The Jakarta Post
'Art as Purifying Dialogue' by Tisna Sanjaya. (JP/Wening Gitomartoyo)
“Contemporary Worlds: Indonesia” art exhibition was officially launched at the National Gallery of Australia (NGA), Canberra, on Saturday.
It showcases the work of 24 established and emerging Indonesian artists, with topics that range from the art market, sexuality and gender roles to the environment in the 21st century in the form of paintings, sculptures, installations, moving images, photography, textiles, live performances and a film series.
The exhibiting artists include Tisna Sanjaya, FX Harsono, Melati Suryodarmo, Entang Wiharso, Eko Nugroho, Duto Hardono, Tromarama, Tita Salina, Zico Albaiquni, Uji ‘Hahan’ Handoko Eko Saputro, Adi ‘Uma Gumma’ Kusuma, Octora and Albert Yonathan Setyawan.
'Carnival Trap' by Eko Nugroho. (JP/Wening Gitomartoyo)
“What the National Gallery of Australia is trying to achieve by this exhibition is to amplify the voices of Indonesian artists as loudly as we can,” said NGA director Nick Mitzetvich on Friday.
“I think what this exhibition says is that Indonesia is an incredibly diverse country that gives you an insight that the eccentric archipelago is alive and dynamic. It’s a country of sophisticated ideas and thoughts. I think Indonesian artists speak about life in Indonesia, but what’s even more significant is that they speak about life in the world today,” he added.
The Indonesian Ambassador to Australia Kristiarto Legowo and the Australian Ambassador to Indonesia Gary Quinlan were present at the opening ceremony on Saturday, and both shared the belief of art’s important role in diplomacy and the countries’ relations.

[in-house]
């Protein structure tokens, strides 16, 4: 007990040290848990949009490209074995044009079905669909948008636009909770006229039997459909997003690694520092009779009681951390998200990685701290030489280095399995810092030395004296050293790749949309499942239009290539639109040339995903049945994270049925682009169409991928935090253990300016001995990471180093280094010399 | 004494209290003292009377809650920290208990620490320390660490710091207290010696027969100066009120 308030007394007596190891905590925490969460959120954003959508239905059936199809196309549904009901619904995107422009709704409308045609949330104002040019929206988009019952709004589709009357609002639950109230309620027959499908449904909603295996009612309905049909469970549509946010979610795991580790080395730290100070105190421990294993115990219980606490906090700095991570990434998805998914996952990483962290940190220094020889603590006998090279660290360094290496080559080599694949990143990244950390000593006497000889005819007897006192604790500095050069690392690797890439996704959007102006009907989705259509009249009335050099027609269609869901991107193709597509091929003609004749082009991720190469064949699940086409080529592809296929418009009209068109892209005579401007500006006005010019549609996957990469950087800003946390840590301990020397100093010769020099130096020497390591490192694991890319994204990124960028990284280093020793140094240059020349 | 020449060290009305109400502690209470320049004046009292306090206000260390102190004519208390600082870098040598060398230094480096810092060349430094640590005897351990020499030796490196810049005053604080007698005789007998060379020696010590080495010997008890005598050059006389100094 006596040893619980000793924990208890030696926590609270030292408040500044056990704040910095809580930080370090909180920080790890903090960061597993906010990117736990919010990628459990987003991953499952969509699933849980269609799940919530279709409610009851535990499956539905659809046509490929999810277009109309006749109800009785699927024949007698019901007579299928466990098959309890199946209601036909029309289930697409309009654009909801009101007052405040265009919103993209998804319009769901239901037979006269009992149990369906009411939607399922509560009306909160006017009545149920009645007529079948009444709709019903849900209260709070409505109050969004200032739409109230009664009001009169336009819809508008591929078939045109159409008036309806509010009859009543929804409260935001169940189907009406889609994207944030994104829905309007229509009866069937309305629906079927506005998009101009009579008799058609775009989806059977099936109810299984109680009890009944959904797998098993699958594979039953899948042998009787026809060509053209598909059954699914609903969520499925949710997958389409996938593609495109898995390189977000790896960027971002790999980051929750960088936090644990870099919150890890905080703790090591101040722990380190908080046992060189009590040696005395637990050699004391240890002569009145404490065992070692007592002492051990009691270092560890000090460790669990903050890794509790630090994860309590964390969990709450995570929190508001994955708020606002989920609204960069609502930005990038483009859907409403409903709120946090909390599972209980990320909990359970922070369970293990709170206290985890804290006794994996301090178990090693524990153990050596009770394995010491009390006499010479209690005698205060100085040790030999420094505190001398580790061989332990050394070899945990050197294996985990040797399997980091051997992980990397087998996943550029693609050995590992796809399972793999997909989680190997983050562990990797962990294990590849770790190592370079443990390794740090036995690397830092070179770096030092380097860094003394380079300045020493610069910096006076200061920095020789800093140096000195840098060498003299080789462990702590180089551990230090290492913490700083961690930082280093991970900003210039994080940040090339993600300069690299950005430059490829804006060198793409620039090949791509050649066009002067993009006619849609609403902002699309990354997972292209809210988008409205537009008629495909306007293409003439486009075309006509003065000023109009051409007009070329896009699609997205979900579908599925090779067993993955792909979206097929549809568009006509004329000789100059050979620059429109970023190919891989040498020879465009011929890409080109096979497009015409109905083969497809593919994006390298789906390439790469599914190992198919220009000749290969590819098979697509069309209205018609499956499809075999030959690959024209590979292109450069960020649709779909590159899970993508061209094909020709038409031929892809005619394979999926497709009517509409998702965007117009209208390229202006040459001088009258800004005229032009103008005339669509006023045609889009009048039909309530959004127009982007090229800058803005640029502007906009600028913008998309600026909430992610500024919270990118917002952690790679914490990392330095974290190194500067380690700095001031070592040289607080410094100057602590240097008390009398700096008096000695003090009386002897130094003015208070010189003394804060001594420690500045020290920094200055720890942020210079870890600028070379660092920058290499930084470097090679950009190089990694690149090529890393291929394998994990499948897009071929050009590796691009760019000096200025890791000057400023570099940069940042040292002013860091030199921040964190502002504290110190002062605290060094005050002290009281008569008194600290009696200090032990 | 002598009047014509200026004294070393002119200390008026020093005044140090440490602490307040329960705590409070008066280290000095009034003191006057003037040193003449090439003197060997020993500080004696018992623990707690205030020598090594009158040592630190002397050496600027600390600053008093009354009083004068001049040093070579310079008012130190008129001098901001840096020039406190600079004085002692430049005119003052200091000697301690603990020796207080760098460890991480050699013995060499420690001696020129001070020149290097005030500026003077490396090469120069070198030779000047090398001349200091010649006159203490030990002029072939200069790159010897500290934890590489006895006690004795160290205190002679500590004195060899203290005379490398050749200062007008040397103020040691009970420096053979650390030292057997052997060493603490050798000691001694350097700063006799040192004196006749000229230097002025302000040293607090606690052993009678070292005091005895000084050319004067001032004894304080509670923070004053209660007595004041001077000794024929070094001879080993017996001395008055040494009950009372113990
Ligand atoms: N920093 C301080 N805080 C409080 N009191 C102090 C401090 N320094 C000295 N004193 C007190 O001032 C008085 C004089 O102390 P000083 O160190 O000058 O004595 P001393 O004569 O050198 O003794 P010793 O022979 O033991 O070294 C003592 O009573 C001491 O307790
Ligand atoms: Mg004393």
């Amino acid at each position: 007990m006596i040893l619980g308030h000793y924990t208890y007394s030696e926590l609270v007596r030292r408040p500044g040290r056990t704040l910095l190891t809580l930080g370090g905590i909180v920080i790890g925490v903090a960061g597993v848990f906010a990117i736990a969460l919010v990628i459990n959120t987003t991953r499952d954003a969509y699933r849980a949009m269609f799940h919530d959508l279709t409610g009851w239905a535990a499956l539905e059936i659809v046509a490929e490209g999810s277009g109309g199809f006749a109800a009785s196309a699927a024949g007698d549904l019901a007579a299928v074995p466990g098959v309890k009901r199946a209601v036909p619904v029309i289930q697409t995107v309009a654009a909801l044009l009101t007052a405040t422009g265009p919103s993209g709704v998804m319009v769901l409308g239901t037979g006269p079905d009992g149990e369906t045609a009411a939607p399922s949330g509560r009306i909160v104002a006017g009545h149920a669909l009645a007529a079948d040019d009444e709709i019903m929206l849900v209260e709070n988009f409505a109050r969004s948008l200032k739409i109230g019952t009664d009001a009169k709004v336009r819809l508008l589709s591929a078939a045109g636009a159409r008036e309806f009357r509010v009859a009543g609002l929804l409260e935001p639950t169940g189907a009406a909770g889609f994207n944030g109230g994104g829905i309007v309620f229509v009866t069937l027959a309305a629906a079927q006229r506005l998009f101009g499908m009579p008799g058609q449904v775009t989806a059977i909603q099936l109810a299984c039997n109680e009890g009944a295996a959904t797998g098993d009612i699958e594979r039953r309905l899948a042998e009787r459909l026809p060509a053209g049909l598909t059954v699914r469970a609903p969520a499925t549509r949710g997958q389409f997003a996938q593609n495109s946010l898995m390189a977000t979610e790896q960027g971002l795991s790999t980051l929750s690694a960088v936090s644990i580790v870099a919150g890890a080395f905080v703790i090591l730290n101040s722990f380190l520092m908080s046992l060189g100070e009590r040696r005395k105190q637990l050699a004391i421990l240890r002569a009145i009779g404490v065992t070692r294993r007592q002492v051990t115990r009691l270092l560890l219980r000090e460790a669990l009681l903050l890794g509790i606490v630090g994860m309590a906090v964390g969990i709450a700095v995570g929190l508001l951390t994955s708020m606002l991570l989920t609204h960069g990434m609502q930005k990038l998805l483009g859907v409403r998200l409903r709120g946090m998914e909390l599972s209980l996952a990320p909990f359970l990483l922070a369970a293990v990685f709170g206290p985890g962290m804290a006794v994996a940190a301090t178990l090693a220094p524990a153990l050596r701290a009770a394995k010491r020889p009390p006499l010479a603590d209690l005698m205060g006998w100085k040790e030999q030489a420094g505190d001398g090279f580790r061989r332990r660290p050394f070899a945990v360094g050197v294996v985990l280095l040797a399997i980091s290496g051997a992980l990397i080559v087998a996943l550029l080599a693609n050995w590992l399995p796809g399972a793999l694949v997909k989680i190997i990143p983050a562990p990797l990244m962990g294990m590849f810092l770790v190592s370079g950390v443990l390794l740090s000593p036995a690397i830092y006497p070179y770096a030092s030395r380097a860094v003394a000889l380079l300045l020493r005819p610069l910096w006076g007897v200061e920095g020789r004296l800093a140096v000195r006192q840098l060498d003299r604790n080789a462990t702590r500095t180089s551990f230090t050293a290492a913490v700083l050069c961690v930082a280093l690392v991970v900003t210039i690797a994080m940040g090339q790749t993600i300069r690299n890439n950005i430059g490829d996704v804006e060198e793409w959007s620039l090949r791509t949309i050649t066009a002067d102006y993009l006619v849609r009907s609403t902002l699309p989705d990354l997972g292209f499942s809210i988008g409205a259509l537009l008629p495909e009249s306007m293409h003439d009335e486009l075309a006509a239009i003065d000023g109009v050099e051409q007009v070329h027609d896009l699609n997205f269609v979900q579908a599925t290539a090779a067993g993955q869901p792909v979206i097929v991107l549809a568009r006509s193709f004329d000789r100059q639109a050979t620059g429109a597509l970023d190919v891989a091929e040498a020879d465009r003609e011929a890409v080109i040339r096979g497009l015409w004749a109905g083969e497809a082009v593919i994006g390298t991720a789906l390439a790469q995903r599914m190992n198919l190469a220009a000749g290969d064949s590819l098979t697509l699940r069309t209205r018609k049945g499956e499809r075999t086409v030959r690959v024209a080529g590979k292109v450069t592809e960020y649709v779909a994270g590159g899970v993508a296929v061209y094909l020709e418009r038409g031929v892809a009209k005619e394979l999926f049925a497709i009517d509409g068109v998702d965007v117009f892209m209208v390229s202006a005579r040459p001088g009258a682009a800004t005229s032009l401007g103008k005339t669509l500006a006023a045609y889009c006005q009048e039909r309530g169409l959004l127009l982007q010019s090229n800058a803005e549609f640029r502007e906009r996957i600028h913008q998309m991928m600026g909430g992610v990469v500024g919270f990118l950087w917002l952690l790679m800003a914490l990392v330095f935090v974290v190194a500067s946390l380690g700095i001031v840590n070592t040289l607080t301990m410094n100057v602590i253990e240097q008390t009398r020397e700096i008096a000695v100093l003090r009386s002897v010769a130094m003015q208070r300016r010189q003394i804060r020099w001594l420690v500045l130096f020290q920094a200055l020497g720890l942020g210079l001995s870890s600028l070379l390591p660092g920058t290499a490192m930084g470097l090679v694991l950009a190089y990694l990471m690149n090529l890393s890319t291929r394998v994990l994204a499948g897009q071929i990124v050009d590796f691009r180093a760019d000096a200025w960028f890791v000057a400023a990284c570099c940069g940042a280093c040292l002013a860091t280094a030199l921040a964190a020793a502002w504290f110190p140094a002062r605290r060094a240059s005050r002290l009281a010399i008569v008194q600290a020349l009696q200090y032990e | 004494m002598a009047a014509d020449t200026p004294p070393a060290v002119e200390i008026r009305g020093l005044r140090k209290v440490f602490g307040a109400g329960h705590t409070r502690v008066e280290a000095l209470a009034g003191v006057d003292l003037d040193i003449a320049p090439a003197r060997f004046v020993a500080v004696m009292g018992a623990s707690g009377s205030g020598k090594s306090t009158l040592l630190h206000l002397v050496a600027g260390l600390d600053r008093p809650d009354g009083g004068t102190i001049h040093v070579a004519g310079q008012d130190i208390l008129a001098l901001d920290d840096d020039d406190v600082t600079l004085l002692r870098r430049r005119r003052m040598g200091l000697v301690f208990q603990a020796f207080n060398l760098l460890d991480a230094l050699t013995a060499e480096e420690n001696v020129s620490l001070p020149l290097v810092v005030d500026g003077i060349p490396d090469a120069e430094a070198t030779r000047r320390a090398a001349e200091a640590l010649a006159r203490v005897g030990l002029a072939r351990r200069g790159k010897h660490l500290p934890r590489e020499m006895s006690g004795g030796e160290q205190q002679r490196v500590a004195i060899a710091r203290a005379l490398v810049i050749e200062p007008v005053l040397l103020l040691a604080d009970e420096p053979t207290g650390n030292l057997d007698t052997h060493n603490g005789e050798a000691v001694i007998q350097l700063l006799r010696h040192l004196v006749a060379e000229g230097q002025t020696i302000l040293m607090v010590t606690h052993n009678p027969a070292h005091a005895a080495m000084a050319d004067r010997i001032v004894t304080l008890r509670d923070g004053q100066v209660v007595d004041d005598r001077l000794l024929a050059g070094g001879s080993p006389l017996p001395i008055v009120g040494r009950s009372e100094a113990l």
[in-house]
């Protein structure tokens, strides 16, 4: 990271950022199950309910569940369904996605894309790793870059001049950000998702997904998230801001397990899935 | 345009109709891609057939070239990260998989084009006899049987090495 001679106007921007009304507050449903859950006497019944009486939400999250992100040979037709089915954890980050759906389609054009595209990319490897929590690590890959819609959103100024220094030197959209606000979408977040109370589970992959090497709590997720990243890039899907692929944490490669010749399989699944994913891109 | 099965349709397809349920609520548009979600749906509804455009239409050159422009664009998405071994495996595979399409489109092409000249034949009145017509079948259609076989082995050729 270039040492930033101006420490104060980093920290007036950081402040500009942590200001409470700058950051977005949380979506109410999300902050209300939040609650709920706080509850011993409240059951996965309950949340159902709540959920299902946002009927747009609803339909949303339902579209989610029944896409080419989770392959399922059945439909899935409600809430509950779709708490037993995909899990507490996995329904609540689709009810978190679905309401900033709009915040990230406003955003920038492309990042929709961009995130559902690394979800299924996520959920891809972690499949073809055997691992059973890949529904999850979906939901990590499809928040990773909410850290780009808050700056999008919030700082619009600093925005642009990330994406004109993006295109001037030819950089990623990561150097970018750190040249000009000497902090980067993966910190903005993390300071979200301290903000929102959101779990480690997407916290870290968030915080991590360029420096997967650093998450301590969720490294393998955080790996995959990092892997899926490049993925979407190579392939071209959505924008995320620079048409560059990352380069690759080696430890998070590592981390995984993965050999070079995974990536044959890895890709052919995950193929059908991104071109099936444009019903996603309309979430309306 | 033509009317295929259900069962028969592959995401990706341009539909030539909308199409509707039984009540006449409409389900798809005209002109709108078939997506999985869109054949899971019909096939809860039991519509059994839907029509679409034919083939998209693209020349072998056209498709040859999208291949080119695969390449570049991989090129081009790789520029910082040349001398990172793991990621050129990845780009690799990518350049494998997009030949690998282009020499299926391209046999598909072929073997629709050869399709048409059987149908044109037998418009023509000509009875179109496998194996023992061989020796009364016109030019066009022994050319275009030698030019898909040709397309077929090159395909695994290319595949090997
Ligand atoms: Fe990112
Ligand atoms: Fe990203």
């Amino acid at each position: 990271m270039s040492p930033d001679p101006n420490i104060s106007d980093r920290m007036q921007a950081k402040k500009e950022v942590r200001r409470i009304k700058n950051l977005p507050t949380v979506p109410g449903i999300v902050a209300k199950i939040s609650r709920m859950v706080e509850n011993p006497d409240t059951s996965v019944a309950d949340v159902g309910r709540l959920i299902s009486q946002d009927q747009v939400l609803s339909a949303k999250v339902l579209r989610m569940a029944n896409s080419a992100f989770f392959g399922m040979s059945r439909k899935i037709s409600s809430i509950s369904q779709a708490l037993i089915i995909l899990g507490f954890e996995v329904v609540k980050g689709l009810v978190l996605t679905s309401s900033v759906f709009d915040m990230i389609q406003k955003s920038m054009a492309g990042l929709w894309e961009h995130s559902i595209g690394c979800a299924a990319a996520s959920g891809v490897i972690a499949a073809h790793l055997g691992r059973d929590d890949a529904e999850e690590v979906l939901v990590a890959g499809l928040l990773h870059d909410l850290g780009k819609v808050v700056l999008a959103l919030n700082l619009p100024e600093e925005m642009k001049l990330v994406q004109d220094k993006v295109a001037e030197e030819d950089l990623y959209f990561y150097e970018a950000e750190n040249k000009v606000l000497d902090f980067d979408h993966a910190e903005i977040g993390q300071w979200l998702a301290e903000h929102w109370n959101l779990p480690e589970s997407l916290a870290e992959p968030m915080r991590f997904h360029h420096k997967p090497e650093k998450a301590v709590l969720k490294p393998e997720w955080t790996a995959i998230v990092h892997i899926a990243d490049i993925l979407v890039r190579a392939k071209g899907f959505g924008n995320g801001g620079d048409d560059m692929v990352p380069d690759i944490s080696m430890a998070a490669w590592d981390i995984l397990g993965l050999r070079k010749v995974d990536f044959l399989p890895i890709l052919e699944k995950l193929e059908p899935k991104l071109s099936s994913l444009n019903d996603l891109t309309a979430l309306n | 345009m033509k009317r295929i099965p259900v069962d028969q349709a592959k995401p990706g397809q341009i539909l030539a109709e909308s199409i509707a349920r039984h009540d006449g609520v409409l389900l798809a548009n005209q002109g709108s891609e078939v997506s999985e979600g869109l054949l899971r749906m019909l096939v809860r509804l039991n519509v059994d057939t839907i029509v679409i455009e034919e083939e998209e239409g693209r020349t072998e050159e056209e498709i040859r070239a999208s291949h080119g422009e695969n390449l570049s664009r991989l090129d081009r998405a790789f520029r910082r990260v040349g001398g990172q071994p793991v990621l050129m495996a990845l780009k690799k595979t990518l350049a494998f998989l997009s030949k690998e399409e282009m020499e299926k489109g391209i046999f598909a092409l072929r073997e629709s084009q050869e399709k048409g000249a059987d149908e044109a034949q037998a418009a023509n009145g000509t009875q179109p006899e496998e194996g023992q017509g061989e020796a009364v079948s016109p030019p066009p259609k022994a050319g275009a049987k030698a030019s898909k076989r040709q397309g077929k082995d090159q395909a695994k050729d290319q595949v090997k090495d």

“[Art] reflects the innermost feelings, tensions and debates the country is having among themselves,” said Quinlan.
Kristiarto expressed his appreciation for the prestigious gallery recognizing Indonesian artists. “Culture is widely acknowledged as a form of diplomacy. And through this exhibition, the artists’ work becomes the media to transfer messages to the Australian audience,” he said.
At the start of the exhibition, visitors will first see a wooden swing boat (known as the kora-kora fairground ride in Indonesia) by renowned contemporary artist Tisna Sanjaya. It was made from a metal boat that once sailed the polluted Citarum River in Bandung, West Java, and will serve as the stage for a series of public discussions on a range of political and environmental issues.
'Gazing on Collective Memory' by FX Harsono. (JP/Wening Gitomartoyo)
In Canberra, the wooden boat is marked by Tisna’s visualization of Pancasila and Khilafah. A number of performances by the artist with participants and audiences in the following days aim to forge a cross-cultural dialogue.
“Indonesia — represented by the boat — is currently swinging from one point to another, but it’s good to have a break, as now it’s resting in the gallery,” said Tisna at the NGA on Friday.
“With the boat and the performance, my message is to have a clear dialogue, instead of debates. We already have enough of those on Indonesian television. I’d like instead to listen to dialogues on religions and the diverse cultures we have in Indonesia.”
Other highlights include Melati Suryodarmo’s four-hour performance set that includes the repeated shooting of 800 arrows, Uji "Hahan" Handoko Eko Saputro and Adi "Uma Gumma" Kusuma’s neon exploration of the machinations of the contemporary art market, Duto Hardono’s exploration of sound with vocal improvisation and Zico Albaiquni’s vibrant paintings specially created for the exhibition.
'Transaction of Hollows' by Melati Suryodarmo. (JP/Wening Gitomartoyo)
“Contemporary Worlds: Indonesia” is jointly curated by the National Gallery’s Asian Art and Contemporary Art curatorial teams, and involved Indonesian curators such as Alia Swastika, Enin Supriyanto, Agung Hujatnikajenong and Grace Samboh.
The exhibition is open until Oct. 27, 2019 and entry is free.
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